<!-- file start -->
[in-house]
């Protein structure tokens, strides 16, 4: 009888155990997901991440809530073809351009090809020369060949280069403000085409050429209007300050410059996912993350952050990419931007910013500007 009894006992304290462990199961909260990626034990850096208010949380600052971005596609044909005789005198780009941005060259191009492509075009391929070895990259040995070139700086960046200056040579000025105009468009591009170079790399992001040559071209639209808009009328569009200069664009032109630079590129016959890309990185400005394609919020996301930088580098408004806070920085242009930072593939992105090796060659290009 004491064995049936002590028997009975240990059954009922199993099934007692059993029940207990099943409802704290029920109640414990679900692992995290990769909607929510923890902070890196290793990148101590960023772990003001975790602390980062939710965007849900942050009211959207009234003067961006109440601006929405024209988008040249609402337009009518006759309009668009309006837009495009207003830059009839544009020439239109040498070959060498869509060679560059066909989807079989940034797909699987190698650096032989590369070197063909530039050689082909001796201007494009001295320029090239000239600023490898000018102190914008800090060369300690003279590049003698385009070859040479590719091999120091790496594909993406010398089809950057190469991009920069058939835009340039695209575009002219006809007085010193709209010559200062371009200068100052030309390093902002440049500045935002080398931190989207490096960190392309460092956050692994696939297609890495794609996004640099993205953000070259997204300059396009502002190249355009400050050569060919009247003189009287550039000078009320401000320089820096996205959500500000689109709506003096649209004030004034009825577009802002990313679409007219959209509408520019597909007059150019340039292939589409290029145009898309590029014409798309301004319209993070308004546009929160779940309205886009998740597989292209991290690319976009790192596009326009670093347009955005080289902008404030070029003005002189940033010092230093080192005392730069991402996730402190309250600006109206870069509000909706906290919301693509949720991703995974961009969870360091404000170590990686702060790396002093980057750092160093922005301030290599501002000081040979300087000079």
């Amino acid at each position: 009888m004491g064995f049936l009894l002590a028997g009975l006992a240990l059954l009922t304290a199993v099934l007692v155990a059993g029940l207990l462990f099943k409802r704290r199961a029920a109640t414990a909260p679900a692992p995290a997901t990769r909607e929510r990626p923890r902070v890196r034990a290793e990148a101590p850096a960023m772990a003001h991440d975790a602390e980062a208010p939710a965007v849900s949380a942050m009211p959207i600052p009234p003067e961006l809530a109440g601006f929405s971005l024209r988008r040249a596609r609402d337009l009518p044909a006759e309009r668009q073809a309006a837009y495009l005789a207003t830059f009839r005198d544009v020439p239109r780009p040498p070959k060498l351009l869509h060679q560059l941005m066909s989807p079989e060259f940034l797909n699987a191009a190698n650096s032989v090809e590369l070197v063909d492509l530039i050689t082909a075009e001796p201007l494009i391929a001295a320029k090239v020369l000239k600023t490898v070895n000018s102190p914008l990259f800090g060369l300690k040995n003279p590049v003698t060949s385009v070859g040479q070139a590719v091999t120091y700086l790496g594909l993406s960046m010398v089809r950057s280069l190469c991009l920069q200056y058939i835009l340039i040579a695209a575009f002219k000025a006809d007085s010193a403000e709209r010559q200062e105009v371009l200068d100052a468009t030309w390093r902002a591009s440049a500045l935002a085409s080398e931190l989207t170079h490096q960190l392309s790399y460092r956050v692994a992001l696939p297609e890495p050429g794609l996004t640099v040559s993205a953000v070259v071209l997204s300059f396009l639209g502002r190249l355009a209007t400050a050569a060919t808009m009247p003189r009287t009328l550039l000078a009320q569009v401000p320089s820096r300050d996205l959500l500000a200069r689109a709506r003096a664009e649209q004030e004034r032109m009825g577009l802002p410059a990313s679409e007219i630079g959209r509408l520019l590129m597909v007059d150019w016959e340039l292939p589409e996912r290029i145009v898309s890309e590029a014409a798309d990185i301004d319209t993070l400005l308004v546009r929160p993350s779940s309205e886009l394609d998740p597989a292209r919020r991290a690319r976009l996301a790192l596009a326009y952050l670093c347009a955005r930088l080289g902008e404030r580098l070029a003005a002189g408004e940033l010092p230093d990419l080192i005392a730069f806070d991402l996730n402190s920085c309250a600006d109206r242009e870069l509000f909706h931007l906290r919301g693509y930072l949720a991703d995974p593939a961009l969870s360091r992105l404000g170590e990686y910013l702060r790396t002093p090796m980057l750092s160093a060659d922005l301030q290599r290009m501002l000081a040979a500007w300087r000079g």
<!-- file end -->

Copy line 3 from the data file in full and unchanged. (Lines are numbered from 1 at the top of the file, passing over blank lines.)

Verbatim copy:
């Amino acid at each position: 009888m004491g064995f049936l009894l002590a028997g009975l006992a240990l059954l009922t304290a199993v099934l007692v155990a059993g029940l207990l462990f099943k409802r704290r199961a029920a109640t414990a909260p679900a692992p995290a997901t990769r909607e929510r990626p923890r902070v890196r034990a290793e990148a101590p850096a960023m772990a003001h991440d975790a602390e980062a208010p939710a965007v849900s949380a942050m009211p959207i600052p009234p003067e961006l809530a109440g601006f929405s971005l024209r988008r040249a596609r609402d337009l009518p044909a006759e309009r668009q073809a309006a837009y495009l005789a207003t830059f009839r005198d544009v020439p239109r780009p040498p070959k060498l351009l869509h060679q560059l941005m066909s989807p079989e060259f940034l797909n699987a191009a190698n650096s032989v090809e590369l070197v063909d492509l530039i050689t082909a075009e001796p201007l494009i391929a001295a320029k090239v020369l000239k600023t490898v070895n000018s102190p914008l990259f800090g060369l300690k040995n003279p590049v003698t060949s385009v070859g040479q070139a590719v091999t120091y700086l790496g594909l993406s960046m010398v089809r950057s280069l190469c991009l920069q200056y058939i835009l340039i040579a695209a575009f002219k000025a006809d007085s010193a403000e709209r010559q200062e105009v371009l200068d100052a468009t030309w390093r902002a591009s440049a500045l935002a085409s080398e931190l989207t170079h490096q960190l392309s790399y460092r956050v692994a992001l696939p297609e890495p050429g794609l996004t640099v040559s993205a953000v070259v071209l997204s300059f396009l639209g502002r190249l355009a209007t400050a050569a060919t808009m009247p003189r009287t009328l550039l000078a009320q569009v401000p320089s820096r300050d996205l959500l500000a200069r689109a709506r003096a664009e649209q004030e004034r032109m009825g577009l802002p410059a990313s679409e007219i630079g959209r509408l520019l590129m597909v007059d150019w016959e340039l292939p589409e996912r290029i145009v898309s890309e590029a014409a798309d990185i301004d319209t993070l400005l308004v546009r929160p993350s779940s309205e886009l394609d998740p597989a292209r919020r991290a690319r976009l996301a790192l596009a326009y952050l670093c347009a955005r930088l080289g902008e404030r580098l070029a003005a002189g408004e940033l010092p230093d990419l080192i005392a730069f806070d991402l996730n402190s920085c309250a600006d109206r242009e870069l509000f909706h931007l906290r919301g693509y930072l949720a991703d995974p593939a961009l969870s360091r992105l404000g170590e990686y910013l702060r790396t002093p090796m980057l750092s160093a060659d922005l301030q290599r290009m501002l000081a040979a500007w300087r000079g």